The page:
12 Sanders collated W against the Oxford 1880 TR (New Testament Manuscripts, 143). Hodges and Farstad employed the Oxford 1825 edition citing all differences between the TR and their text in the first apparatus on each page (Majority Text, xiii, xviii). The IGNT committee employed a similar base for their work, the Oxford 1873 reprint of the 1828 edition (‘Luke’ 3.1.vi-viii). While the Oxford editions of 1825 and 1828 (and thus 1873) are considered identical, the 1880 edition is often not. After the revision of all three editions of the TR for the passages under scrutiny in this study, only three variations were discovered: γεννήματος (1825) for γενήματος (1880) in Luke 22.18; βαλαντίον (1825) for βλλαντίον (1880) in Luke 22.35; and, βαλαντίου (1825) for βαλλαντίου (1880) in Luke 22.36. Thus the assumption of no significant effect on the results was confirmed.
13 As an example of the effect of this collation base change, consider the result of the transformations of Sanders' data for W. Where W agreed with the Majority Text against the TR, the variant was removed from consideration in Sanders' list. Similarly where the Majority Text disagreed with TR but no variant was indicated for W, it was assumed that W read with the TR and W's reading was added to the list as a variant from the MT. Consequently W's readings were corrected toward the Majority Text (away from the TR) 90 times and corrected away from the Majority Text (toward the TR) 31 times. This indicates that a collation base change could significantly change collation statistics.
14 A Caesarean representative (Θ) was included in light of Hurtado's, L. work, Text-Critical Methodology and the Pre-Caesarean Text, Codex W in the Gospel of Mark (Grand Rapids: Eerdmans, 1981) which shows that the portions of W previously labelled ‘Caesarean’ (or more properly ‘pre-Caesarean’) may actually represent a ‘Proto-Byzantine’ text. The Western text family was excluded from this study since it is often thought that W's affinities in Luke lie with the Proto-Alexandrian rather than the Western text.
15 Other ‘good’ representatives of the Late Alexandrian period, such as T (029) or 33, were either defective in passages where the other chosen witnesses were extant or were too fragmentary to be of significant use for this study.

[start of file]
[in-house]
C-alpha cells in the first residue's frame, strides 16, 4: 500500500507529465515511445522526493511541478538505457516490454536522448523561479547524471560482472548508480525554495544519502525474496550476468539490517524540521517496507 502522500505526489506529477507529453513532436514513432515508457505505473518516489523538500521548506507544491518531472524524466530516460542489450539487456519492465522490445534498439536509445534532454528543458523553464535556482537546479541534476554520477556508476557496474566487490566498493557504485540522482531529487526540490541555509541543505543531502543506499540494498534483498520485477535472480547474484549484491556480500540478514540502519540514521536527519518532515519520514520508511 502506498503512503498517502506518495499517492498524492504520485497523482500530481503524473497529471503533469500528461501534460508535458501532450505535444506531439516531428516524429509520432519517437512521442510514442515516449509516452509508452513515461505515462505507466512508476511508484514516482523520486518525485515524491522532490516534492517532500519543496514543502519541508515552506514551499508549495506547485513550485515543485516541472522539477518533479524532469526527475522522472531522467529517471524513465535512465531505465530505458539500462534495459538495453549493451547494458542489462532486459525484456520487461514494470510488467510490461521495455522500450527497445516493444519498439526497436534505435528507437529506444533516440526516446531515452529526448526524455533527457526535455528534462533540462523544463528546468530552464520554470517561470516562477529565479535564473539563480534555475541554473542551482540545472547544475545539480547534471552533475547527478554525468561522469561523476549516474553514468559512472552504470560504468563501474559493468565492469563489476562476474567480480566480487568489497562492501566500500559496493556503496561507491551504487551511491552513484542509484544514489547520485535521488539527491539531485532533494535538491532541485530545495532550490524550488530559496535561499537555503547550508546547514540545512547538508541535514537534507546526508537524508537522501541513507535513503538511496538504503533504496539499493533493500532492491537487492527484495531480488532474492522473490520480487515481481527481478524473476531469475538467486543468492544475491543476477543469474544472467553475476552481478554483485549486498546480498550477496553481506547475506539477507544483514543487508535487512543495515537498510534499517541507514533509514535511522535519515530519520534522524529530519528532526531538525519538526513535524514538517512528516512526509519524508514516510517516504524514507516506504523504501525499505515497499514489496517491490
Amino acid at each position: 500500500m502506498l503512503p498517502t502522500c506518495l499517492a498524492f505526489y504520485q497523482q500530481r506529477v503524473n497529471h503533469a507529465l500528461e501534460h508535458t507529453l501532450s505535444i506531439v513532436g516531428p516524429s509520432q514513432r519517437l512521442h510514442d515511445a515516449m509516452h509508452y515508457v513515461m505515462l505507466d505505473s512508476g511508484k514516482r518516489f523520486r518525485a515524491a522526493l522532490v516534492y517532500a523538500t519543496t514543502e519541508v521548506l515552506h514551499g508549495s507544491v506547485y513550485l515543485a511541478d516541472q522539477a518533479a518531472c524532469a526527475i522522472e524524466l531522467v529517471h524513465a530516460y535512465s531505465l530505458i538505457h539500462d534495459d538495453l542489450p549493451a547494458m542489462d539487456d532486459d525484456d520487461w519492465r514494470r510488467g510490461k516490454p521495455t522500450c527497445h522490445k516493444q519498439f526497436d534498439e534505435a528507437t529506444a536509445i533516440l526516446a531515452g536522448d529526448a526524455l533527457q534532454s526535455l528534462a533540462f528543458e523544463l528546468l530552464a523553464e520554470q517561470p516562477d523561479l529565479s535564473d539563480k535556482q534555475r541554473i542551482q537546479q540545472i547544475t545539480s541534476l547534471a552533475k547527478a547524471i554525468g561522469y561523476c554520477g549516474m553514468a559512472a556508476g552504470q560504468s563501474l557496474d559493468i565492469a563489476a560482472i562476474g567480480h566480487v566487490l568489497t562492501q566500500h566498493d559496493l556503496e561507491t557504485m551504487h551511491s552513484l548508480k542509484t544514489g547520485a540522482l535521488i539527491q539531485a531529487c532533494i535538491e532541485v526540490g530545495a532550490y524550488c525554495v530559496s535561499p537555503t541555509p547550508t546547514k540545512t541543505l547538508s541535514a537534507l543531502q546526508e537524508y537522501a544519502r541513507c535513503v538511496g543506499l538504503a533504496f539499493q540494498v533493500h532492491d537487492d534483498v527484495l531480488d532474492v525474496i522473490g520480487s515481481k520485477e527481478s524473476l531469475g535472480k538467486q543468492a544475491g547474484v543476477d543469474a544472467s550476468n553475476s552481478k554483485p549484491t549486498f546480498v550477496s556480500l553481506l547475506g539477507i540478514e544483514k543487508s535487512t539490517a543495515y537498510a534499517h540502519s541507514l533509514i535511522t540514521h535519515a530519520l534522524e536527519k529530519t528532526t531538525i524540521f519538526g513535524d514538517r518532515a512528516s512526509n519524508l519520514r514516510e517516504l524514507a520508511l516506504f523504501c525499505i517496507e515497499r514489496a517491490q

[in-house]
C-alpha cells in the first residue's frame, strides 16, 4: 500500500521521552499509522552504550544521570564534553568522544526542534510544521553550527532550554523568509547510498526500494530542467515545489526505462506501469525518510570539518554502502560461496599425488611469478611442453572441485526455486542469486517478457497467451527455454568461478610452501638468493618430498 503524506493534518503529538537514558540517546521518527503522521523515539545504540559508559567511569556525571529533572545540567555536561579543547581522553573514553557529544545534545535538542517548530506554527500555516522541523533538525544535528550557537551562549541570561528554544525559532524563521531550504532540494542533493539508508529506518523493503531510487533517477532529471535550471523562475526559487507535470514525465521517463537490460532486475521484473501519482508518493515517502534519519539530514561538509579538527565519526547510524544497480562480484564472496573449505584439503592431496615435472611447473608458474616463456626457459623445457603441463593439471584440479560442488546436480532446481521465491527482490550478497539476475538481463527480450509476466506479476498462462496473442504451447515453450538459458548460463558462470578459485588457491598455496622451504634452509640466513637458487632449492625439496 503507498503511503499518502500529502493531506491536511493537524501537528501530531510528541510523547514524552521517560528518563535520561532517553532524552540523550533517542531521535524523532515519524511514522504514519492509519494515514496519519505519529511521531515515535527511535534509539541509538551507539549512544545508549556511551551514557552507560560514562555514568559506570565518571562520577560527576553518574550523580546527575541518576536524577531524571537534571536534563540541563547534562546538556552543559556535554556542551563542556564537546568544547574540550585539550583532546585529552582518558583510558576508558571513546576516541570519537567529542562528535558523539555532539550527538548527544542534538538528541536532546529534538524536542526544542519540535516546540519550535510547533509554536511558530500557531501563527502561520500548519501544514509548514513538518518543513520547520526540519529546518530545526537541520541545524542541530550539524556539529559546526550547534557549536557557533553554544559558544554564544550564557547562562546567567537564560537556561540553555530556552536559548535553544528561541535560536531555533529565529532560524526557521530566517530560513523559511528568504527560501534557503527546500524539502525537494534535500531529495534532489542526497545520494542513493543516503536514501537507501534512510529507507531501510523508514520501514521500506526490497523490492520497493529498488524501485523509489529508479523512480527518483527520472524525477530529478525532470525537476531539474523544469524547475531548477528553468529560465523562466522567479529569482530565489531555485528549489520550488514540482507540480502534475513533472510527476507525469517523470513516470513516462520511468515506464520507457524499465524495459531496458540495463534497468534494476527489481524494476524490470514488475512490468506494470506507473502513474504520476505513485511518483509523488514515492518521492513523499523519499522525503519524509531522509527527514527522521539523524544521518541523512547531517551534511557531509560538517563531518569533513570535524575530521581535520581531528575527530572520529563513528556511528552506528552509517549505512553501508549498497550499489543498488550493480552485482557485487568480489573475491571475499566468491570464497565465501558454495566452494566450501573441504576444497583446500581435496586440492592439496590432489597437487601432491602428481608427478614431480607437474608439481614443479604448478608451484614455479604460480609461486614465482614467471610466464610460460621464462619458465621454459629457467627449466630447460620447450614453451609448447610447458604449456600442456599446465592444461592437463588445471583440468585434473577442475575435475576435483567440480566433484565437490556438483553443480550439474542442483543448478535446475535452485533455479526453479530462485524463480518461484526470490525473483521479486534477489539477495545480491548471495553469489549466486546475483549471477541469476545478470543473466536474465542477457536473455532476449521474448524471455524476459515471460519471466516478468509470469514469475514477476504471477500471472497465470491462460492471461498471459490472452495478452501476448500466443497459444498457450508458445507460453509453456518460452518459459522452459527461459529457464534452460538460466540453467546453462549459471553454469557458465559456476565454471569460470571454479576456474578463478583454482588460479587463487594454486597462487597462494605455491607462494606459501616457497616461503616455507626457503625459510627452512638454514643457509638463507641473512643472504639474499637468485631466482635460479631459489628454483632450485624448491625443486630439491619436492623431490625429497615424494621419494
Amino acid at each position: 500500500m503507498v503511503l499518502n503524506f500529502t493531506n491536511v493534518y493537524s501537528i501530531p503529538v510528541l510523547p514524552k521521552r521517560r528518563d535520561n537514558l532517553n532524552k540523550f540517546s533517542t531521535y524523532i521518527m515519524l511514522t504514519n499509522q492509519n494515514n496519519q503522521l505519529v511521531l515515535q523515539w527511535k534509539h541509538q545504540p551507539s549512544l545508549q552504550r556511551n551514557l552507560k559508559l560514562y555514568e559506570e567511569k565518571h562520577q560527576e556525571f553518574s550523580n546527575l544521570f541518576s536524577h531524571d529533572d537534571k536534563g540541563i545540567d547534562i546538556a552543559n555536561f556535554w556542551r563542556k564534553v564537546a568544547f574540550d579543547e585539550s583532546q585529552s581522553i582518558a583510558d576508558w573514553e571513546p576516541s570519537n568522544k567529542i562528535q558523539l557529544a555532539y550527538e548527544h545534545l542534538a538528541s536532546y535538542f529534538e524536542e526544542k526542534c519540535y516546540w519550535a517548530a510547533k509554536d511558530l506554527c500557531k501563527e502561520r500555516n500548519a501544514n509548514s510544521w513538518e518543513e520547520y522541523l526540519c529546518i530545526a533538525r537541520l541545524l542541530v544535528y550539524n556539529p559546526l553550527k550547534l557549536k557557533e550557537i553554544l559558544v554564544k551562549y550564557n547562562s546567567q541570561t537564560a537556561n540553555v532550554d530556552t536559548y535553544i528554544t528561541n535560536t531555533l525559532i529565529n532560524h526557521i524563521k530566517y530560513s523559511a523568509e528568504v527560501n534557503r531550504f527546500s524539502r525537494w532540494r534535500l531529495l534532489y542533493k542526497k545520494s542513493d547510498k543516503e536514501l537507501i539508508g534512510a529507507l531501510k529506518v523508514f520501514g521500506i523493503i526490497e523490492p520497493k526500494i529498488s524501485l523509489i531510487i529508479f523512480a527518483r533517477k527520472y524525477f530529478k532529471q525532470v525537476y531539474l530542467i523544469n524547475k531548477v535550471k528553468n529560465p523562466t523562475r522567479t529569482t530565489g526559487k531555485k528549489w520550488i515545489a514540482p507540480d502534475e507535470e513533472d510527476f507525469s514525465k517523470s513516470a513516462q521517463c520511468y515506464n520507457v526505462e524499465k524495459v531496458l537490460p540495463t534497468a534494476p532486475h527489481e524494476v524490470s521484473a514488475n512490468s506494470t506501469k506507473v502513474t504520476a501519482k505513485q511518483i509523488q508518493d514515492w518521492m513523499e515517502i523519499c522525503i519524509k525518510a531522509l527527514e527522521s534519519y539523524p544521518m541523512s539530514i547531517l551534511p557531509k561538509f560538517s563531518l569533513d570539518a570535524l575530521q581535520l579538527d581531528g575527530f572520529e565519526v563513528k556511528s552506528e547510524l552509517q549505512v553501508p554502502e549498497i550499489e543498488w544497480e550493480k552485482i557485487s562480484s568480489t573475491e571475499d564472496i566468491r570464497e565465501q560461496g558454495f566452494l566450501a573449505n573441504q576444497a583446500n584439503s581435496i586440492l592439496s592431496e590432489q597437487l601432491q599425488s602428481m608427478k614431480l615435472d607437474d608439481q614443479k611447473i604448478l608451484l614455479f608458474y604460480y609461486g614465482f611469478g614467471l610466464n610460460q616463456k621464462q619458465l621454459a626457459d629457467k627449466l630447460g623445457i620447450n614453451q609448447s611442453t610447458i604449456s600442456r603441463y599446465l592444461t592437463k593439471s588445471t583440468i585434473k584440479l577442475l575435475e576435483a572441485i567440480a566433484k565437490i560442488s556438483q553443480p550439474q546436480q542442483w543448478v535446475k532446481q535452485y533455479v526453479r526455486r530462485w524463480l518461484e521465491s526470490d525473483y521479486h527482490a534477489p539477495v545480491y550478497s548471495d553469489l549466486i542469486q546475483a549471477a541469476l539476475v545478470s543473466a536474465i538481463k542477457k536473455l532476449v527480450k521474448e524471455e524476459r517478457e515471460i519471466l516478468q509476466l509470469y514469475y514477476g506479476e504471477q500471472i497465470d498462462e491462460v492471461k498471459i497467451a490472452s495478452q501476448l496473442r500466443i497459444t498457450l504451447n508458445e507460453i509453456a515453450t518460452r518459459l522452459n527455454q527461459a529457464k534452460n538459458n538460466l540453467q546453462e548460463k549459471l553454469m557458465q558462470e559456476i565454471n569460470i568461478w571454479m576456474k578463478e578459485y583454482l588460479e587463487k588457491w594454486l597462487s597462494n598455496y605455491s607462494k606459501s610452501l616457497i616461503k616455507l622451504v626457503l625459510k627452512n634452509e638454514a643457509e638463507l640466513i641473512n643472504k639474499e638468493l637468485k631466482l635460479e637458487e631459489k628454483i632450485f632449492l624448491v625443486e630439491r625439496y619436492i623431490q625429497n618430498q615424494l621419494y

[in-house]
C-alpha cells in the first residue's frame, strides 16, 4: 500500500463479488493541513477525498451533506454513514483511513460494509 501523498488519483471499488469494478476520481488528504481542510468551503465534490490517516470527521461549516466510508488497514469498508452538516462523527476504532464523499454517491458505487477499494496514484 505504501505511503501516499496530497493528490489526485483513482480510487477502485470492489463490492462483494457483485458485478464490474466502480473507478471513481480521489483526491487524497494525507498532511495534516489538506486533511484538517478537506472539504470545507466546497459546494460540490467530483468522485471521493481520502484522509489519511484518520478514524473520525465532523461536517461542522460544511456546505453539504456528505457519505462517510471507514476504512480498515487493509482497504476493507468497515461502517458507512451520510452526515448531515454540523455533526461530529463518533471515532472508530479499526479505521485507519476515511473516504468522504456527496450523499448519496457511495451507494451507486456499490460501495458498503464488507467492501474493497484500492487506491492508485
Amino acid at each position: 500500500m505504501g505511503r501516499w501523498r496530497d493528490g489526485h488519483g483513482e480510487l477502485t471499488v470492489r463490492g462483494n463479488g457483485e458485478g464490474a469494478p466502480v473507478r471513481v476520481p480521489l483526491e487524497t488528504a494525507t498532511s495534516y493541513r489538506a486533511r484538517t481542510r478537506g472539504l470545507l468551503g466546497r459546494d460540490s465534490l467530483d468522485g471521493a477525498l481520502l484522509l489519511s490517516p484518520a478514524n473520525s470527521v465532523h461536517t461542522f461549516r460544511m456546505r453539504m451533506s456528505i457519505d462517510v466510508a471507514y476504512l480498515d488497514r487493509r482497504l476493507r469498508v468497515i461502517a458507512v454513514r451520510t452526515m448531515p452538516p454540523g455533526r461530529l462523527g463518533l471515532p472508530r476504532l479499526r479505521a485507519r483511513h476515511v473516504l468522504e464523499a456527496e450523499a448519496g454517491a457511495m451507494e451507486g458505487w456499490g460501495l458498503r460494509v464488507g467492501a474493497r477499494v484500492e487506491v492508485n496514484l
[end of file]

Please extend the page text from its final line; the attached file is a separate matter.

16 Streeter, B. H., The Four Gospels: A Study of Origins Treating of Manuscript Tradition, Sources, Authorship and Date (rev. ed.; New York: MacMillan, 1927) 147 note 1, offers his suggestion for the choice of representative uncials in such a collation: ‘… the Byzantine text should be determined by some objective standard, such as the agreement of two out of the three manuscripts S V W, or perhaps better, E S V’ (where S refers to the uncial 028, Vaticanus). Unfortunately this manuscript (S) is defective in the necessary Lukan passages and so could not be used in this study.
17 Colwell, E. C., ‘Method in Establishing Quantitative Relationships between Text-Types of New Testament Manuscripts’, Studies in Methodology in Textual Criticism of the New Testament (Grand Rapids: Eerdmans, 1969) 56–62. However, relative statistical affinity was given precedence over Colwell's minimum postulate of 70% affinity for a texttype relationship. The general validity of holding fast to Colwell's 70% agreement rule is dependent upon the number of manuscripts and the number and kind of variants consulted, a consideration which is factored into this study. Firsthand collation demonstrates that the inclusion of singular readings (particularly the inclusion of itacisms) raises the general agreement of all manuscripts. However, as one can note from this study, the issue is not so much the ‘magic number’ of 70% as the obvious numerical gap in the statistical relationships when the cumulative results are compared (compare Table 3). See the studies by Richards, W. L., The Classification of the Greek Manuscripts of the Johannine Epistles (SBLDS 35; Missoula: Scholars, 1977); ‘A Critique of a New Testament Text-Critical Methodology -The Claremont Profile Method’, JBL 96 (1977) 555–66; ‘Manuscript Groups in Luke 10 by Quantitative Analysis’, JBL 98 (1979) 379–91.
18 Although an excellent tool, IGNT does not include every variant reading in every manuscript. A sample comparison of IGNT with facsimiles of some of the major uncials suggests that the editors have already eliminated some of these ‘insignificant’ readings.
19 Colwell, , Studies, 57–9.